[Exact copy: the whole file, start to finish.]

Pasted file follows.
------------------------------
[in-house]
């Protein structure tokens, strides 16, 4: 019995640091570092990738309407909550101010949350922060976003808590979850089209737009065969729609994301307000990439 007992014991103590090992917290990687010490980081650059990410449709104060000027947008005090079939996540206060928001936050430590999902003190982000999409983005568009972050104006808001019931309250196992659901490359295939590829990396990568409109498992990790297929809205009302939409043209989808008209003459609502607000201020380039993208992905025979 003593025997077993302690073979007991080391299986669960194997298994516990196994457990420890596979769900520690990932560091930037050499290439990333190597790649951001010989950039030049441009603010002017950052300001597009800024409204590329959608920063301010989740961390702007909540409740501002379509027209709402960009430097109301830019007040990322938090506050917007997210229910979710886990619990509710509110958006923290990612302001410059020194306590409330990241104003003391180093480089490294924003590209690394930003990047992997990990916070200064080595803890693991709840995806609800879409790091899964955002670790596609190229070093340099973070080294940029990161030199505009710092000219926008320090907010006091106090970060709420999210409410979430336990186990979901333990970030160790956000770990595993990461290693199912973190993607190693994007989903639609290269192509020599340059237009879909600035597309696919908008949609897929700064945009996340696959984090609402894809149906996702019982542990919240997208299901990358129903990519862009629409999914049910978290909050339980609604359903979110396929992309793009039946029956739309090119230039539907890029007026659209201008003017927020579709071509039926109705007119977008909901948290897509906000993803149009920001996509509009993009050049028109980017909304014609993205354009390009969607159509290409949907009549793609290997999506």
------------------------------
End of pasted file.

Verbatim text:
[in-house]
């Protein structure tokens, strides 16, 4: 019995640091570092990738309407909550101010949350922060976003808590979850089209737009065969729609994301307000990439 007992014991103590090992917290990687010490980081650059990410449709104060000027947008005090079939996540206060928001936050430590999902003190982000999409983005568009972050104006808001019931309250196992659901490359295939590829990396990568409109498992990790297929809205009302939409043209989808008209003459609502607000201020380039993208992905025979 003593025997077993302690073979007991080391299986669960194997298994516990196994457990420890596979769900520690990932560091930037050499290439990333190597790649951001010989950039030049441009603010002017950052300001597009800024409204590329959608920063301010989740961390702007909540409740501002379509027209709402960009430097109301830019007040990322938090506050917007997210229910979710886990619990509710509110958006923290990612302001410059020194306590409330990241104003003391180093480089490294924003590209690394930003990047992997990990916070200064080595803890693991709840995806609800879409790091899964955002670790596609190229070093340099973070080294940029990161030199505009710092000219926008320090907010006091106090970060709420999210409410979430336990186990979901333990970030160790956000770990595993990461290693199912973190993607190693994007989903639609290269192509020599340059237009879909600035597309696919908008949609897929700064945009996340696959984090609402894809149906996702019982542990919240997208299901990358129903990519862009629409999914049910978290909050339980609604359903979110396929992309793009039946029956739309090119230039539907890029007026659209201008003017927020579709071509039926109705007119977008909901948290897509906000993803149009920001996509509009993009050049028109980017909304014609993205354009390009969607159509290409949907009549793609290997999506």